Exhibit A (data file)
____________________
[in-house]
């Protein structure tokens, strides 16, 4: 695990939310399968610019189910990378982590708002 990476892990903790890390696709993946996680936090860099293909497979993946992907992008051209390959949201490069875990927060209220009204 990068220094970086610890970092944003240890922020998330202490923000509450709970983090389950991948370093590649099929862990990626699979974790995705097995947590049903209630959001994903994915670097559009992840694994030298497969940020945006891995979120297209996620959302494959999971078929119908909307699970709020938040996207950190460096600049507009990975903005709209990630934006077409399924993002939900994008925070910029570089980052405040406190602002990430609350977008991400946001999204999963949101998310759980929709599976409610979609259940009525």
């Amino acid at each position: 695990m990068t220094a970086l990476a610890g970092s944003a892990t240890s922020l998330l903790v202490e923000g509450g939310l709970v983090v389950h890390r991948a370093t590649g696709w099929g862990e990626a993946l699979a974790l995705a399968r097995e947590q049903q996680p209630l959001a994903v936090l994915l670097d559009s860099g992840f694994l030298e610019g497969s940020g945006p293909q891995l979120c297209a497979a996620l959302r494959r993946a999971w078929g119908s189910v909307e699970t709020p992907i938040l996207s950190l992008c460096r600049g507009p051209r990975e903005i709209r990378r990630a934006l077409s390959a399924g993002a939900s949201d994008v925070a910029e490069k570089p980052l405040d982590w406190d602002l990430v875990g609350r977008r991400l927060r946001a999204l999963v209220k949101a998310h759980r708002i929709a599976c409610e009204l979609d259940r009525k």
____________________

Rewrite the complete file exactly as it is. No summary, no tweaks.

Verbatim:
[in-house]
């Protein structure tokens, strides 16, 4: 695990939310399968610019189910990378982590708002 990476892990903790890390696709993946996680936090860099293909497979993946992907992008051209390959949201490069875990927060209220009204 990068220094970086610890970092944003240890922020998330202490923000509450709970983090389950991948370093590649099929862990990626699979974790995705097995947590049903209630959001994903994915670097559009992840694994030298497969940020945006891995979120297209996620959302494959999971078929119908909307699970709020938040996207950190460096600049507009990975903005709209990630934006077409399924993002939900994008925070910029570089980052405040406190602002990430609350977008991400946001999204999963949101998310759980929709599976409610979609259940009525």
């Amino acid at each position: 695990m990068t220094a970086l990476a610890g970092s944003a892990t240890s922020l998330l903790v202490e923000g509450g939310l709970v983090v389950h890390r991948a370093t590649g696709w099929g862990e990626a993946l699979a974790l995705a399968r097995e947590q049903q996680p209630l959001a994903v936090l994915l670097d559009s860099g992840f694994l030298e610019g497969s940020g945006p293909q891995l979120c297209a497979a996620l959302r494959r993946a999971w078929g119908s189910v909307e699970t709020p992907i938040l996207s950190l992008c460096r600049g507009p051209r990975e903005i709209r990378r990630a934006l077409s390959a399924g993002a939900s949201d994008v925070a910029e490069k570089p980052l405040d982590w406190d602002l990430v875990g609350r977008r991400l927060r946001a999204l999963v209220k949101a998310h759980r708002i929709a599976c409610e009204l979609d259940r009525k």